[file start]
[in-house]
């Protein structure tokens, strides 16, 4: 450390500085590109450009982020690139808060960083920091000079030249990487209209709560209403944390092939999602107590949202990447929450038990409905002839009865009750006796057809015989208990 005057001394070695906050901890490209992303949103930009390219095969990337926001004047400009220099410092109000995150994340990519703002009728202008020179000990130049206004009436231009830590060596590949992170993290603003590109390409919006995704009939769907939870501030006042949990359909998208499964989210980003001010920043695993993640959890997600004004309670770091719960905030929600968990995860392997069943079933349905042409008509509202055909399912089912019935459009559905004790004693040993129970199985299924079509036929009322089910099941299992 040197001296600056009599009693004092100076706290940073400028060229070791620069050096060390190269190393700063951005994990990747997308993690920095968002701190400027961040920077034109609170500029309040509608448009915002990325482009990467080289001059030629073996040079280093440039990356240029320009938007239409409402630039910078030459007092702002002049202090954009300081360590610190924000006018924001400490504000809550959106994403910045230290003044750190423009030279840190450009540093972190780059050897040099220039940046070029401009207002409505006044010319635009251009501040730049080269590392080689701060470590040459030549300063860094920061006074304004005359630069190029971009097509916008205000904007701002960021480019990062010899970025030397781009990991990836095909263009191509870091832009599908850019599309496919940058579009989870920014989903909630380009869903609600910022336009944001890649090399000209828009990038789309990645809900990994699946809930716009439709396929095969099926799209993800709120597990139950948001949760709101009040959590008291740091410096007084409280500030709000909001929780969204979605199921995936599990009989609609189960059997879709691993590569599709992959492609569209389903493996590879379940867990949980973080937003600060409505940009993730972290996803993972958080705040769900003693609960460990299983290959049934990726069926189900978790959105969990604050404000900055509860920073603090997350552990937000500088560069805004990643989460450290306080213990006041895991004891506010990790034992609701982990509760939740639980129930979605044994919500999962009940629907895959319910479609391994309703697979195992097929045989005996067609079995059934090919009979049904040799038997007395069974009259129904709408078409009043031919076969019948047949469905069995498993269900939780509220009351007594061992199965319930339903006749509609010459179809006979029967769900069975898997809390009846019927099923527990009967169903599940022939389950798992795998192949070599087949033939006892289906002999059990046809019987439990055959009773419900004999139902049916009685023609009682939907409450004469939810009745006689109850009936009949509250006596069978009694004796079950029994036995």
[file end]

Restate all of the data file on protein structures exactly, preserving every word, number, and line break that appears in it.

[in-house]
């Protein structure tokens, strides 16, 4: 450390500085590109450009982020690139808060960083920091000079030249990487209209709560209403944390092939999602107590949202990447929450038990409905002839009865009750006796057809015989208990 005057001394070695906050901890490209992303949103930009390219095969990337926001004047400009220099410092109000995150994340990519703002009728202008020179000990130049206004009436231009830590060596590949992170993290603003590109390409919006995704009939769907939870501030006042949990359909998208499964989210980003001010920043695993993640959890997600004004309670770091719960905030929600968990995860392997069943079933349905042409008509509202055909399912089912019935459009559905004790004693040993129970199985299924079509036929009322089910099941299992 040197001296600056009599009693004092100076706290940073400028060229070791620069050096060390190269190393700063951005994990990747997308993690920095968002701190400027961040920077034109609170500029309040509608448009915002990325482009990467080289001059030629073996040079280093440039990356240029320009938007239409409402630039910078030459007092702002002049202090954009300081360590610190924000006018924001400490504000809550959106994403910045230290003044750190423009030279840190450009540093972190780059050897040099220039940046070029401009207002409505006044010319635009251009501040730049080269590392080689701060470590040459030549300063860094920061006074304004005359630069190029971009097509916008205000904007701002960021480019990062010899970025030397781009990991990836095909263009191509870091832009599908850019599309496919940058579009989870920014989903909630380009869903609600910022336009944001890649090399000209828009990038789309990645809900990994699946809930716009439709396929095969099926799209993800709120597990139950948001949760709101009040959590008291740091410096007084409280500030709000909001929780969204979605199921995936599990009989609609189960059997879709691993590569599709992959492609569209389903493996590879379940867990949980973080937003600060409505940009993730972290996803993972958080705040769900003693609960460990299983290959049934990726069926189900978790959105969990604050404000900055509860920073603090997350552990937000500088560069805004990643989460450290306080213990006041895991004891506010990790034992609701982990509760939740639980129930979605044994919500999962009940629907895959319910479609391994309703697979195992097929045989005996067609079995059934090919009979049904040799038997007395069974009259129904709408078409009043031919076969019948047949469905069995498993269900939780509220009351007594061992199965319930339903006749509609010459179809006979029967769900069975898997809390009846019927099923527990009967169903599940022939389950798992795998192949070599087949033939006892289906002999059990046809019987439990055959009773419900004999139902049916009685023609009682939907409450004469939810009745006689109850009936009949509250006596069978009694004796079950029994036995």